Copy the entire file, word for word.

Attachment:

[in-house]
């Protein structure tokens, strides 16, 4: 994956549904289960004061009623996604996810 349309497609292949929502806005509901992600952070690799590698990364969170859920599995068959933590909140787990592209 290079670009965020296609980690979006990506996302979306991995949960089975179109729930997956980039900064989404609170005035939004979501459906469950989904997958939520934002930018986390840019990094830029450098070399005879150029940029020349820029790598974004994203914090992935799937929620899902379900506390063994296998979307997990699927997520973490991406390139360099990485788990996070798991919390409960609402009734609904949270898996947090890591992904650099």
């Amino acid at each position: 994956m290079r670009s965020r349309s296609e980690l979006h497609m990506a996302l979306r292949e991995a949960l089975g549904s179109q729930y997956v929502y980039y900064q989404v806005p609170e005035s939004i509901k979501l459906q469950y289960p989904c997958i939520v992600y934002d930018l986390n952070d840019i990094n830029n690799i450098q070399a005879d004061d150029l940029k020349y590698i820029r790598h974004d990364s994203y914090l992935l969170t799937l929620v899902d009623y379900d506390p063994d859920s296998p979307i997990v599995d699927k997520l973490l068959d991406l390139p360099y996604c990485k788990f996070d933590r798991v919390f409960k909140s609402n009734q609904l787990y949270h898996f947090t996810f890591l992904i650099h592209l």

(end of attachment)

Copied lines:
[in-house]
């Protein structure tokens, strides 16, 4: 994956549904289960004061009623996604996810 349309497609292949929502806005509901992600952070690799590698990364969170859920599995068959933590909140787990592209 290079670009965020296609980690979006990506996302979306991995949960089975179109729930997956980039900064989404609170005035939004979501459906469950989904997958939520934002930018986390840019990094830029450098070399005879150029940029020349820029790598974004994203914090992935799937929620899902379900506390063994296998979307997990699927997520973490991406390139360099990485788990996070798991919390409960609402009734609904949270898996947090890591992904650099």
């Amino acid at each position: 994956m290079r670009s965020r349309s296609e980690l979006h497609m990506a996302l979306r292949e991995a949960l089975g549904s179109q729930y997956v929502y980039y900064q989404v806005p609170e005035s939004i509901k979501l459906q469950y289960p989904c997958i939520v992600y934002d930018l986390n952070d840019i990094n830029n690799i450098q070399a005879d004061d150029l940029k020349y590698i820029r790598h974004d990364s994203y914090l992935l969170t799937l929620v899902d009623y379900d506390p063994d859920s296998p979307i997990v599995d699927k997520l973490l068959d991406l390139p360099y996604c990485k788990f996070d933590r798991v919390f409960k909140s609402n009734q609904l787990y949270h898996f947090t996810f890591l992904i650099h592209l």